Chapter 1 of The Saga of Charlie Doggett
MY ENGLISH ANCESTORS HELPED COLONIZE AMERICA
On 28 October 1636, Benjamin Doggett (WikiTree link), my paternal 6th Great Grandfather, was born to William Doggett III in Ipswich, Suffolk, England, who went on to become an Anglican Minister and pioneering missionary to the American Colonies where he was the first full-time pastor of St. Mary’s Chapel Church. St Mary’s Whitechapel is now an Episcopal church in Lancaster, Virginia, founded in 1669, and located three miles south of Lively, in Lancaster County, in the Northern Neck. The parish of St Mary’s Whitechapel is notable for being the birthplace of Mary Ball Washington, mother of George Washington. Benjamin was the pastor of the Ball family.
Benjamin is buried under the floor of this former Anglican church that I have visited and his descents lived in Virginia, Georgia and Alabama before George Washington Doggett, my paternal great grandfather, moved from Choctaw County, Alabama to Bradley County, Arkansas where my father was born and raised on a farm and where I too was born, but not raised.
More can be read about my paternal family tree on this site at Doggett-Parnell Family Lines or finding my family tree on Ancestry.com.
While in one of my Mother’s lines (her Father’s, Hardgrave line) on 3 October 1631 my maternal 9th Great-grandfather, Peter Hardgrave, was born in Wakefield, Yorkshire County, England, and like Benjamin Doggett, migrated to the American Colony of Virginia in the mid-1600’s, but he to York County, Virginia, where the Hardgrave’s stayed longer than the Doggett’s and then migrated through Tennessee where my 5th Great Grandfather, Francis Hardgrave, lived in Nashville like me for years and I had the honor of maintaining The Nashville Hardgrave Cemetery (for a while, once finally discovered) just over the county line in Williamson County. His descendants migrated to Johnson County, Arkansas, where they were pioneers along with Mother’s other lines of Hunt and Jackson with Mom ending up being born in Oklahoma during the short time her father worked there, but she grew up in Fort Smith, Arkansas on the Oklahoma state line.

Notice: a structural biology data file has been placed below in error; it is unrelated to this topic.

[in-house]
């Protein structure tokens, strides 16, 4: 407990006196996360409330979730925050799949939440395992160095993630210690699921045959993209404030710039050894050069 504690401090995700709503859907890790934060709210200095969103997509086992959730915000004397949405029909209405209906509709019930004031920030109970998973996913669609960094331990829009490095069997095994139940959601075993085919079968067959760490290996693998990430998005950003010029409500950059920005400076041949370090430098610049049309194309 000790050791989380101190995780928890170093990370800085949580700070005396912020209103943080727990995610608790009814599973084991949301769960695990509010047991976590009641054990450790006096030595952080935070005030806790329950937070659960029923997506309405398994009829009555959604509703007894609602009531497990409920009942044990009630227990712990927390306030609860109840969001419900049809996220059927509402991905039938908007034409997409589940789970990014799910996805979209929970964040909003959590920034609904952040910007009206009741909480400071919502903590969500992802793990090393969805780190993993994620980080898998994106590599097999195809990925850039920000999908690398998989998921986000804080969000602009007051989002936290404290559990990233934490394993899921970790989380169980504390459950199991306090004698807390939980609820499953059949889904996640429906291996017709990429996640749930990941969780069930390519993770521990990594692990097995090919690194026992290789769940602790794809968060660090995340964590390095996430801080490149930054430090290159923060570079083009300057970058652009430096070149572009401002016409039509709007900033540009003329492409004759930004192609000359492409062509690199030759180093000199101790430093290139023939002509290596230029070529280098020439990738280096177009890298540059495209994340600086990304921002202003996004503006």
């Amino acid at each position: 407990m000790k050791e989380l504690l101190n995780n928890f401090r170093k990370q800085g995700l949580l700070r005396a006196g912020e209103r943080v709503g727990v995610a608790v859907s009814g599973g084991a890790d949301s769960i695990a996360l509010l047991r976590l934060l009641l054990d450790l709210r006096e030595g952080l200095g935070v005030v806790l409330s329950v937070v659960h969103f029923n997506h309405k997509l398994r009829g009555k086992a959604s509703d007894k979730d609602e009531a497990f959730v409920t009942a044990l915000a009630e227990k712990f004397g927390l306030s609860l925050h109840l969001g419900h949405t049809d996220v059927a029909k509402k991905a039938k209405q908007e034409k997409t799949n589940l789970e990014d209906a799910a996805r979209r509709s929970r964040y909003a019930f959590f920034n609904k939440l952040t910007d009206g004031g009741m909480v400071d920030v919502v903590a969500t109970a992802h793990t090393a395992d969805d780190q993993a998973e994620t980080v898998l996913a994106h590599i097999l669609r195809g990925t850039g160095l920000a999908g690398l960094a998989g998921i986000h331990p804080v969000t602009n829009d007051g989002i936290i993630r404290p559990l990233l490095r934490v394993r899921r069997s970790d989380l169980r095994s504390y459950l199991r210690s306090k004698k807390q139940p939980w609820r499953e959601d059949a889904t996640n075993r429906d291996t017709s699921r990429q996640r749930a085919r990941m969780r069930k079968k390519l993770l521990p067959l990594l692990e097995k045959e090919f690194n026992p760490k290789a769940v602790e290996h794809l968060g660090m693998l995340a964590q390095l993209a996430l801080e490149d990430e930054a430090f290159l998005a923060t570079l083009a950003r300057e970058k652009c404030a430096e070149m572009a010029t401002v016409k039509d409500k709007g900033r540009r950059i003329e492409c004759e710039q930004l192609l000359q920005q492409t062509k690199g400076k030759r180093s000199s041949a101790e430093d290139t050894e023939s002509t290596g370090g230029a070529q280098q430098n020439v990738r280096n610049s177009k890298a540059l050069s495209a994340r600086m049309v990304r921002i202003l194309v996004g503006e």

More can be read about my maternal family tree on this site at Hardgrave-Hunt Family Lines or finding my family tree on Ancestry
HOW TWO FAMILY LINES MERGED TO CREATE ME
One of Mom’s maternal uncles, Walter J. Hunt (her mother’s brother) ended up spending most of his medical career as the family doctor in the little southeast Arkansas farming town of Warren, Bradley County, the nearest town to the Wood Doggett family farm where my father grew up.
As a Junior in Fort Smith High School, Mom was mature enough to take on a job or other similar responsibilities, thus when her Mother’s brother, her “Uncle Doc,” offered her a summer job working in his Hunt Hospital in Warren, mother jumped at the opportunity and her mother allowed it as she had high respect for her medical doctor brother. None of them knew what it might lead to. 🙂
Since the Presbyterian Walter Hunt had moved to Warren, he and his wife Gay (who grew up Southern Baptist in Louisiana) joined the First Baptist Church of Warren, the largest and main church in that county seat town. They attended worship every Sunday morning and of course took Louise (my Mom) with them since she was living in their house with their younger adopted daughter Patsy Ruth.
Early that summer Mom asked a local friend her age who that good-looking boy on the back row of the church choir was. It was Lloyd Everett Doggett and soon they were introduced and dated that summer in Warren between Mom’s Junior & Senior years in high school. Dad had just graduated from Warren High School and was working in the only hotel in Warren, not sure of his position, probably Bellman and general flunky at that age. Later he got a job as clerk in a clothing store which suited him better and became his life’s work. They never told me what they did on their dates, but in 1938 no one had much money, so it was something simple! 🙂